Theatre Research in Canada
Volume 43 Issue 1, 2022


  • Sheila Christie (Lead) – Drama and English, Cape Breton University, Sydney, Nova Scotia, Canada
  • Beth Osnes – Theatre and Dance, University of Colorado Boulder, Boulder, Colorado, United States
  • David W. Geary – Indigenous Digital Filmmaking, Capilano University, North Vancouver, British Columbia, Canada
  • Dennis D. Gupa – Department of Theatre and Film, University of Winnipeg, Winnipeg, Manitoba, Canada
  • Jordan Hall – Motion Picture Arts, Capilano University, North Vancouver, British Columbia, Canada
  • Katie Welch – Theatre Research, Cape Breton University, Kamloops, British Columbia, Canada
  • Kendra Fanconi – Artistic director of The Only Animal, Vancouver, British Columbia, Canada
  • Kimberly Skye Richards – School of Journalism, Writing, and Media, University of British Columbia, Vancouver, British Columbia, Canada
  • Scott Sharplin – Independent theatre artist and activist, Sydney, Nova Scotia, Canada

The Ethical Turn in Sustainable Technical Theatre Production Pedagogy (Theatre Topics)

In this note, I describe an ethical turn in technical theatrical production. Over the past decade, theatrical production’s intersection with environmentally sustainable priorities has evolved from the practical approach of improving conventional technical production materials and methods to examining theatre’s role in the creation of a sustainable society. Practitioners and teachers of technical production and design see an essential role for our work in this shift. Training within higher education also needs to reflect this new perspective. It is not sufficient simply to build a more sustainable set or select a more energy-efficient lighting fixture; rather, we need the critical capacity to identify and prioritize imperfect solutions to complex systems that extend far beyond the theatre walls.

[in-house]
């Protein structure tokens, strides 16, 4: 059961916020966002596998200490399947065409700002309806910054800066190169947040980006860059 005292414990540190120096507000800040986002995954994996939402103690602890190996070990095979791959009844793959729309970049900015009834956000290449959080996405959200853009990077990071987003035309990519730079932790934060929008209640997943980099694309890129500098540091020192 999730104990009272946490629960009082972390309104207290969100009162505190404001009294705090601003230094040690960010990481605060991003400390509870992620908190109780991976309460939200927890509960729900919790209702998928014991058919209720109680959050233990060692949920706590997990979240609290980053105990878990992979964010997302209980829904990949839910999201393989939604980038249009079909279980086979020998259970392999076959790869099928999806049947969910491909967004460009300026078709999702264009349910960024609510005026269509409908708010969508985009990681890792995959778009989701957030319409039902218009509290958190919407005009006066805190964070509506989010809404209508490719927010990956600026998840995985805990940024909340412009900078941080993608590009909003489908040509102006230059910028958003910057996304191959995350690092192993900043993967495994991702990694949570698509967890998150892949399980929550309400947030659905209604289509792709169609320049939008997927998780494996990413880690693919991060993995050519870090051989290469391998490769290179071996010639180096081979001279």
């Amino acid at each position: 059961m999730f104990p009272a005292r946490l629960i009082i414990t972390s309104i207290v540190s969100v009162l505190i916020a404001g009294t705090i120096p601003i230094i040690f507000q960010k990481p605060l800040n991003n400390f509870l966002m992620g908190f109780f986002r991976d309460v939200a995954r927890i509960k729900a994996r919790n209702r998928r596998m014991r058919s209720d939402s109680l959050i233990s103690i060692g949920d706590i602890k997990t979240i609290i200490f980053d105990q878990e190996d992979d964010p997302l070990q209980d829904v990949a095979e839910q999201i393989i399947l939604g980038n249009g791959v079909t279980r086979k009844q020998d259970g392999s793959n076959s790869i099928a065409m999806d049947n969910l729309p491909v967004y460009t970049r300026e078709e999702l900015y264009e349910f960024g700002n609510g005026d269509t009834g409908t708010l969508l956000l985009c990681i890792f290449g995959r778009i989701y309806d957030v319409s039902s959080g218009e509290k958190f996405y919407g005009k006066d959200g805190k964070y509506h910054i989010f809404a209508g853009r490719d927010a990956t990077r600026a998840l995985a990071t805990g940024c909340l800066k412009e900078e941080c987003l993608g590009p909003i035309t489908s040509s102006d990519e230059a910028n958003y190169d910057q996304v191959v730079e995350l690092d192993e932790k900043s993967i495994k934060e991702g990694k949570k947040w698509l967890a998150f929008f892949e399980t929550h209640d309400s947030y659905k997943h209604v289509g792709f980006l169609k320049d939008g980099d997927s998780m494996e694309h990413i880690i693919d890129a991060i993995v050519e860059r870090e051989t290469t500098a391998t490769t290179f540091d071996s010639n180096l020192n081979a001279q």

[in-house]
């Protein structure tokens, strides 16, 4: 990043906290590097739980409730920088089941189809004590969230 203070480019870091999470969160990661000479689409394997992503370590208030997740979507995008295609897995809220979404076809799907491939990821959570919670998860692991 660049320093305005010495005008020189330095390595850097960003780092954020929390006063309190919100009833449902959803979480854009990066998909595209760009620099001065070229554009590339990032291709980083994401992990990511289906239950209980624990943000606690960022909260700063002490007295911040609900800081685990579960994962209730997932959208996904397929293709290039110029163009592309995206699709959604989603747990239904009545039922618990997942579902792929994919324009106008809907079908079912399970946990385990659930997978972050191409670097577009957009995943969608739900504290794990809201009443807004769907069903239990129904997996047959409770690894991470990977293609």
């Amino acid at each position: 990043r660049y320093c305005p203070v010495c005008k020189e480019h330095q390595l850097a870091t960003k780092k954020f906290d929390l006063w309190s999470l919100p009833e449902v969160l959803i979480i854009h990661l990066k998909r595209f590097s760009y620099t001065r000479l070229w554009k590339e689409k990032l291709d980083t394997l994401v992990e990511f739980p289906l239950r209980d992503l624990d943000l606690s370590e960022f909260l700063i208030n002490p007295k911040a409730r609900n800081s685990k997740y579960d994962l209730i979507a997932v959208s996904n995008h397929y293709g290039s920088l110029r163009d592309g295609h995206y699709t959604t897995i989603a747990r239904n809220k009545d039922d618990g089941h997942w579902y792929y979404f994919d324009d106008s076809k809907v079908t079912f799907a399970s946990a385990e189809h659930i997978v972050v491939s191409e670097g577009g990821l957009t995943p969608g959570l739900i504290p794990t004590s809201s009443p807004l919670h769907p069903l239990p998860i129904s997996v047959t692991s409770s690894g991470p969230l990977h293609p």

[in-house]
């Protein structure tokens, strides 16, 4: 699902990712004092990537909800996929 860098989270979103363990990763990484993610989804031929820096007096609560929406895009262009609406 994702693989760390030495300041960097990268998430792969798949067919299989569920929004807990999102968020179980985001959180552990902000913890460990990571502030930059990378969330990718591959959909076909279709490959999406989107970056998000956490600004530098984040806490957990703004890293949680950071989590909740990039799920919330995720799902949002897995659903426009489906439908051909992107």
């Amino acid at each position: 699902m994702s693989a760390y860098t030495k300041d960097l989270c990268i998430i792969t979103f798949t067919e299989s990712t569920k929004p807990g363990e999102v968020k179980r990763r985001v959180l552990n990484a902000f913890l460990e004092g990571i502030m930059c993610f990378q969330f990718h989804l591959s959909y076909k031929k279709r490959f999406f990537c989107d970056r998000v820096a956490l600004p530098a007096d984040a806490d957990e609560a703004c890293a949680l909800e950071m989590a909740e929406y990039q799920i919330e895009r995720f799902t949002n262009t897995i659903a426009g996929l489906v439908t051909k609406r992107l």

Theatre Topics
Volume 31, Number 2, July 2021
Johns Hopkins University Press

Going Green for High School Theatre

An introduction to greening the production process geared towards high school theatre programs and makers.

Teaching Theatre
September 2019

Collaborative Field, Divisive Times

Written based on my experience as Curator for the US Exhibition at the 2019 Prague Quadrennial and as partner in the North American Cluster at the PQ, this article discusses the spirit of international exchange an collaboration among artists during political unrest that persists half a century after the Prague Quadrennial began.

TD&T is the journal of the US Institute for Theatre Technology

Fall 2019

Scene (Journal) Volume 6 Number 1

Arts-driven Sustainability and Sustainably Driven Arts

With the founding of the National Endowment for the Arts, Lyndon Johnson stated that ‘[…] we reveal to ourselves and to others the inner vision which guides us as a nation. And where there is no vision, the people perish’. Today, we are facing the largest existential threat to human civilization as a result of human-made climate change. Research into the three dimensions of sustainable development articulated by the UN’s Brundtland Commission reveals that the arts have positive impacts in each area. The arts are drivers of social cohesion, and build our individual and shared identities. The arts contribute to the economy significantly above the rates of public and private funding allocated to them, especially at a local level. And, by congregating people together and sharing ideas have real and significant potential positive environmental impacts. These impacts offer evidence that society can become more sustainable with arts at the centre.

Vol 6, No 1

Where Is the Hope? An Anthology of Short Climate Change Plays

As co-director of this product with Chantal Bilodeau, I contributed an essay about the 2017 iteration of the Climate Change Theatre Action and the development of a design component.

Where is the Hope? An Anthology of Short Climate Change Plays is our collection of fifty plays commissioned for Climate Change Theatre Action 2017. A creative response to the question “How can we inspire people and turn the challenges of climate change into opportunities?” the plays offer a diversity of perspectives and artistic approaches in telling stories that may point to a just and sustainable future.

Protocol Cover Spring 2017

Recent Greening Efforts in Canadian Production